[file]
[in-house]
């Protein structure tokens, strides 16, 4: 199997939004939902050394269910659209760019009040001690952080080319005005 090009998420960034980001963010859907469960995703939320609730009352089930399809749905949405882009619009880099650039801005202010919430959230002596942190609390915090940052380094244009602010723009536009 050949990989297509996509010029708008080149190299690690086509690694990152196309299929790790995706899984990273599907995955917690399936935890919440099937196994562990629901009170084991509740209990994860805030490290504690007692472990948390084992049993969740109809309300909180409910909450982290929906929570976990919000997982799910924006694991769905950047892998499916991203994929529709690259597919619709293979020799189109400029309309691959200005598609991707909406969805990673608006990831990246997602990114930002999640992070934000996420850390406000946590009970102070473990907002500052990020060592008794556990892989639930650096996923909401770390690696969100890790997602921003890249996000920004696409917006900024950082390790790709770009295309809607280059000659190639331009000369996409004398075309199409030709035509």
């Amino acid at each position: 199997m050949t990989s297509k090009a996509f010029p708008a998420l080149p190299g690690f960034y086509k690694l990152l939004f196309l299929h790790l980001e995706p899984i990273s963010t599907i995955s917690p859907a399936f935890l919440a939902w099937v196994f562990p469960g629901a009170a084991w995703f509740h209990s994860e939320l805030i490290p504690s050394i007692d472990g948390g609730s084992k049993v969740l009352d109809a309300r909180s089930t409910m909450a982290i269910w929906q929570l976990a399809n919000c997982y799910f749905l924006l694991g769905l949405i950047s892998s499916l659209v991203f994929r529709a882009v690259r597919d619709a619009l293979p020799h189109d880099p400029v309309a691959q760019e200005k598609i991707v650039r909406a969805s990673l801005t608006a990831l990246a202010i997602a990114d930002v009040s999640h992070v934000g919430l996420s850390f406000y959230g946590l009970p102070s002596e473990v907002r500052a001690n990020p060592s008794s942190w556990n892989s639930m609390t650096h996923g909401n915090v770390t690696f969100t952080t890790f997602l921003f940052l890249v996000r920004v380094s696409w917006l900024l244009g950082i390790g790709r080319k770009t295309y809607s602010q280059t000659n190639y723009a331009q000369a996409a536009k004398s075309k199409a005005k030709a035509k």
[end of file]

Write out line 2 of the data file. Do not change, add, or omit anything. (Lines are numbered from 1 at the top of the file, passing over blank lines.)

């Protein structure tokens, strides 16, 4: 199997939004939902050394269910659209760019009040001690952080080319005005 090009998420960034980001963010859907469960995703939320609730009352089930399809749905949405882009619009880099650039801005202010919430959230002596942190609390915090940052380094244009602010723009536009 050949990989297509996509010029708008080149190299690690086509690694990152196309299929790790995706899984990273599907995955917690399936935890919440099937196994562990629901009170084991509740209990994860805030490290504690007692472990948390084992049993969740109809309300909180409910909450982290929906929570976990919000997982799910924006694991769905950047892998499916991203994929529709690259597919619709293979020799189109400029309309691959200005598609991707909406969805990673608006990831990246997602990114930002999640992070934000996420850390406000946590009970102070473990907002500052990020060592008794556990892989639930650096996923909401770390690696969100890790997602921003890249996000920004696409917006900024950082390790790709770009295309809607280059000659190639331009000369996409004398075309199409030709035509």